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An Ocean of Earth
A Mostly True and Probable Historical Sketch of the Russian Empire
“The earth has bubbles as the water has.”
Just three centuries after his Prophet’s message began to radiate out of Arabia, ’Aḥmad ‘ibn-’al-ʿAbbās ’ibn Rāšid ’ibn Ḥammād ’ibn Faḍlān arrived on the banks of the Volga, and saw there the burial of a chieftain of the Rusiyyah. When such a man dies, the traveller reported, his kin go among the slaves and ask them who will die along with him. And a slave girl speaks up, saying: I shall.
And then the girl is treated almost as a chieftess, and the other slave girls attend to her, and her feet are washed with care. Meanwhile the chieftain’s body is laid out, and new garments for his burial are sewn. This takes several days, and every day the slave girl gets drunk, or is made to get drunk, and sings either happily or mournfully. The chieftain’s ship is drawn up on the bank of the river, and a wizened crone who has been dubbed the “Angel of Death” lays out a bed on top of it, and covers it in Byzantine silk. His men dress him in his fine new caftan with gold buttons, and place him on the couch upon the ship. He is surrounded by fruits, beer, onions, meat; his beloved dog, cut in two; his two finest horses, likewise bisected; two cows, in several pieces; a cock and a hen, headless but otherwise whole. The girl is raped by several men in turns, until she announces: He calls me.
She removes her bracelets and hands them to the Angel of Death. She removes her anklets and hands them to her loving attendants, from whose ranks she emerged just days before. She drinks from a cup of alcohol and she sings a secret song. The Angel of Death then grabs her by the hair and pulls her into the pavilion that has been constructed over the chieftain’s couch. The men pound on their shields to drown out her screams for those who are attending from the riverbank. The Angel of Death stabs her repeatedly with a dagger between the ribs, and the men pull at a rope around her neck, until she dies, and joins her chieftain, and the whole great hecatomb is buried together with the ship under a tumulus by the side of the Volga.
The silk of Byzantium, a dainty ornament mentioned in passing by ’ibn Faḍlān, speaks volumes. How did it get there? The Arab traveller wishes to describe for us a world upside-down, where none of the ordinary laws of civilization hold, where men do not even wash themselves after defecating, and sacrifice girls and animals as if these creatures were not dear. But they do so from their position within a well integrated network of trade, connected by the river highways that brought the Baltic together with the Black Sea, and Vikings to the court of the Greek emperor at Constantinople. ’Ibn Faḍlān was himself a traveller on these highways, and a participant and beneficiary of the commerce that thrived on them. He seems to have stood silent in witness of butchery, and sought to redeem what he had seen through the edification of others, writing about it in the vein of curiosity, marvelling at the extraordinary variety and inventiveness of human cruelty.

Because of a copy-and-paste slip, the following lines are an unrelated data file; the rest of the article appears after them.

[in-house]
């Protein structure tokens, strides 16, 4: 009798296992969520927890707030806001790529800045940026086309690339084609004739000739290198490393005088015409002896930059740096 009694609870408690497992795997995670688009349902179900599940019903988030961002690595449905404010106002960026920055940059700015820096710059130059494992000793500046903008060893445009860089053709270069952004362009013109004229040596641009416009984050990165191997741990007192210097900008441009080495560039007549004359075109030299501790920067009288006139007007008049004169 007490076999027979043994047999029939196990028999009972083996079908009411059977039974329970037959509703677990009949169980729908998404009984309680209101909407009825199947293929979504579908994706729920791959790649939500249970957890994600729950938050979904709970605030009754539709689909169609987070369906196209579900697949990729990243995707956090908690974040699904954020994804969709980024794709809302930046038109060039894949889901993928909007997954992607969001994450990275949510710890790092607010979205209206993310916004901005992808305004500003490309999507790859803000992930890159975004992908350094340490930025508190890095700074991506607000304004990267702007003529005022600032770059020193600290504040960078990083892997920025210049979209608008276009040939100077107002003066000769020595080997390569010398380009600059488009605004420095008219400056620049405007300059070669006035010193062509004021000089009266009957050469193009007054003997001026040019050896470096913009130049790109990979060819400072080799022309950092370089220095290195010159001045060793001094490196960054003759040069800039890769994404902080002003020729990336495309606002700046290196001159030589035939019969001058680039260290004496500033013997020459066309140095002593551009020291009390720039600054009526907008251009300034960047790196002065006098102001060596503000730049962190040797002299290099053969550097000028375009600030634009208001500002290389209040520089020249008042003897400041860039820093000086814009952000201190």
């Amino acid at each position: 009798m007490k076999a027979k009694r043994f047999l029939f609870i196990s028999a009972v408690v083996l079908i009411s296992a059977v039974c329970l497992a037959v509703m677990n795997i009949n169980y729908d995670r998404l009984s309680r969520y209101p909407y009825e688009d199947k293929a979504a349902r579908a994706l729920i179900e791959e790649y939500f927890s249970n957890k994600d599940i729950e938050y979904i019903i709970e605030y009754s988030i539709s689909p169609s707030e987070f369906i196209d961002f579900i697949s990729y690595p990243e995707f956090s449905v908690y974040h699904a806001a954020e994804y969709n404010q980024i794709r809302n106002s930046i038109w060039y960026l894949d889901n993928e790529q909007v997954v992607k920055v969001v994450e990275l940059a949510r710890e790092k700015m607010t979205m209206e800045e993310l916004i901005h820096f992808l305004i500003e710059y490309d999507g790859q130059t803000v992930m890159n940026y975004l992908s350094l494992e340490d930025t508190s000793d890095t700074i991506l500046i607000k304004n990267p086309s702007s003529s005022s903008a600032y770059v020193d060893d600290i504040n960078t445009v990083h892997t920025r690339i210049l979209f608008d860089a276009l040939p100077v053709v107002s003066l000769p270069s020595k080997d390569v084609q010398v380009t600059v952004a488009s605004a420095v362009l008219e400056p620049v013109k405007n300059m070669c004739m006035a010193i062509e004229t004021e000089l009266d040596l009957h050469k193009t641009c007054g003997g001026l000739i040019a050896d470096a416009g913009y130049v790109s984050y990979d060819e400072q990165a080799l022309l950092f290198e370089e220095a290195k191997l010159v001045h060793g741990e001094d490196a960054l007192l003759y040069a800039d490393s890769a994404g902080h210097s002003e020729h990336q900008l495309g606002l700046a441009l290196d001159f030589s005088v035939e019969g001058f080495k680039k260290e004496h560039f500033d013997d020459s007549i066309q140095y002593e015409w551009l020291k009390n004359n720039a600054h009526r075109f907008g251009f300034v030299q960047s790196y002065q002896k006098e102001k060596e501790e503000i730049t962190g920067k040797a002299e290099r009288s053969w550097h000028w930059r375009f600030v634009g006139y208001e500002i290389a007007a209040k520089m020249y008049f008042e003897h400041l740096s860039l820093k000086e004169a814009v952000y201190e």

This is how Russia entered into the consciousness of the world (when the world spoke Arabic): a man passing through stops to gawk at the unspeakable violence he witnesses there, and then transmutes his dumb passive silence into words, into text and into history.
Ship burial is a recurring theme, both in history and in legend, reported not only by outsiders but in the Primary Chronicle itself. When Olga of Kiev’s husband was murdered in the Drevlian uprising, and one of the culprits, a certain Prince Mal, then sought to take her hand in turn, Olga accepted. She summoned Mal and his men “for a great honor”. Wary, they replied that they would not come on horses, nor in carts, but wished to be carried in by boat. And the Kievans said: “Our princess longs after your prince,” and they carried them in by boat. The Chronicle tells us of how Prince Mal’s men sat, exalting with pride, on the cross benches of the boat, and of how, when the boat arrived at Olga’s court, the Kievans who carried them in cast them into the pit that she had caused to be dug the night before, boat and all. Olga peered in and said to them, “Is that honor good enough for you?” (приникъши ѡльга и рече имъ, добра ли вꙑ чєсть), and then “she commanded that they be buried alive. And they covered them.”
Later European travelers will relate that throughout the deserts of inner Asia the Chinese go about in sailing vessels modified to move across sand. At the western edge of the same broad region of the world, in Ulug Ulus, known also as the Golden Horde, one of the several khanates left over from the Mongol Empire, ships are likewise somehow land-conveyances, and here to go down with the ship is sometimes to go down into the ground. From Taklamakan to the Volga, and sometimes even to the Danube, it is hard not to think of the continent as a great telluride ocean. In the De Magnete of 1600 William Gilbert suspects the Eurasian land mass is so enormous as to warp the Earth’s geomagnetic field, pulling the magnetic pole of the planet towards its center, and confusing seafarers on all the liquid oceans of the world who are thus unable to get a proper reading from their compasses.